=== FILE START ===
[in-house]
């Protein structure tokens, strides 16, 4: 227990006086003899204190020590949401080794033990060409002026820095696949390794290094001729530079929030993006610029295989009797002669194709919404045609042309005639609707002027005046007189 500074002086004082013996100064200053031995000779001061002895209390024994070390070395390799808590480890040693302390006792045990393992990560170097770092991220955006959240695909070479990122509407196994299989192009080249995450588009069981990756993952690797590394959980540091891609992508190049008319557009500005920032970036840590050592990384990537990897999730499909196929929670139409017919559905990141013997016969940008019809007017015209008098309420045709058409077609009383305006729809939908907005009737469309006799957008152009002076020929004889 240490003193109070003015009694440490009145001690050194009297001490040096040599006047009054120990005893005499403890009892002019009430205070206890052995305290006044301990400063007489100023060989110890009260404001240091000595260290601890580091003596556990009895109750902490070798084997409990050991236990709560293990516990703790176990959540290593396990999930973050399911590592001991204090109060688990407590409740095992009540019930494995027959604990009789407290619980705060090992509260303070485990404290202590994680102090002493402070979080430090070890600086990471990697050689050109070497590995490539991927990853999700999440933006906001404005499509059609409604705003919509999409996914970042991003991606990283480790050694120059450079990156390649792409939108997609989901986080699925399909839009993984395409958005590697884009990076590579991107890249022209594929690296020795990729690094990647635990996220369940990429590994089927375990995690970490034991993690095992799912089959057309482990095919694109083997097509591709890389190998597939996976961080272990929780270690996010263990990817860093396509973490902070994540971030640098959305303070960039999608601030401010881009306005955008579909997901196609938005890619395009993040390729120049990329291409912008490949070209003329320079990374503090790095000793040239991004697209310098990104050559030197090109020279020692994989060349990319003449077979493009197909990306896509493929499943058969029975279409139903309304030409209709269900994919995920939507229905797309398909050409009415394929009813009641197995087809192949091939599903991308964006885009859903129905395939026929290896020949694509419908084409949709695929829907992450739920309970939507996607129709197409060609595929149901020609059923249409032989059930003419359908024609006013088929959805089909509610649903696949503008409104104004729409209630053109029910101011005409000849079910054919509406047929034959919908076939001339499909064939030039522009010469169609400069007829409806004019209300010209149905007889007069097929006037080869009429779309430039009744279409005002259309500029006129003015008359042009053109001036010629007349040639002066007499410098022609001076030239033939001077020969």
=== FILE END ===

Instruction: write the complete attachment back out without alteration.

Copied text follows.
[in-house]
């Protein structure tokens, strides 16, 4: 227990006086003899204190020590949401080794033990060409002026820095696949390794290094001729530079929030993006610029295989009797002669194709919404045609042309005639609707002027005046007189 500074002086004082013996100064200053031995000779001061002895209390024994070390070395390799808590480890040693302390006792045990393992990560170097770092991220955006959240695909070479990122509407196994299989192009080249995450588009069981990756993952690797590394959980540091891609992508190049008319557009500005920032970036840590050592990384990537990897999730499909196929929670139409017919559905990141013997016969940008019809007017015209008098309420045709058409077609009383305006729809939908907005009737469309006799957008152009002076020929004889 240490003193109070003015009694440490009145001690050194009297001490040096040599006047009054120990005893005499403890009892002019009430205070206890052995305290006044301990400063007489100023060989110890009260404001240091000595260290601890580091003596556990009895109750902490070798084997409990050991236990709560293990516990703790176990959540290593396990999930973050399911590592001991204090109060688990407590409740095992009540019930494995027959604990009789407290619980705060090992509260303070485990404290202590994680102090002493402070979080430090070890600086990471990697050689050109070497590995490539991927990853999700999440933006906001404005499509059609409604705003919509999409996914970042991003991606990283480790050694120059450079990156390649792409939108997609989901986080699925399909839009993984395409958005590697884009990076590579991107890249022209594929690296020795990729690094990647635990996220369940990429590994089927375990995690970490034991993690095992799912089959057309482990095919694109083997097509591709890389190998597939996976961080272990929780270690996010263990990817860093396509973490902070994540971030640098959305303070960039999608601030401010881009306005955008579909997901196609938005890619395009993040390729120049990329291409912008490949070209003329320079990374503090790095000793040239991004697209310098990104050559030197090109020279020692994989060349990319003449077979493009197909990306896509493929499943058969029975279409139903309304030409209709269900994919995920939507229905797309398909050409009415394929009813009641197995087809192949091939599903991308964006885009859903129905395939026929290896020949694509419908084409949709695929829907992450739920309970939507996607129709197409060609595929149901020609059923249409032989059930003419359908024609006013088929959805089909509610649903696949503008409104104004729409209630053109029910101011005409000849079910054919509406047929034959919908076939001339499909064939030039522009010469169609400069007829409806004019209300010209149905007889007069097929006037080869009429779309430039009744279409005002259309500029006129003015008359042009053109001036010629007349040639002066007499410098022609001076030239033939001077020969």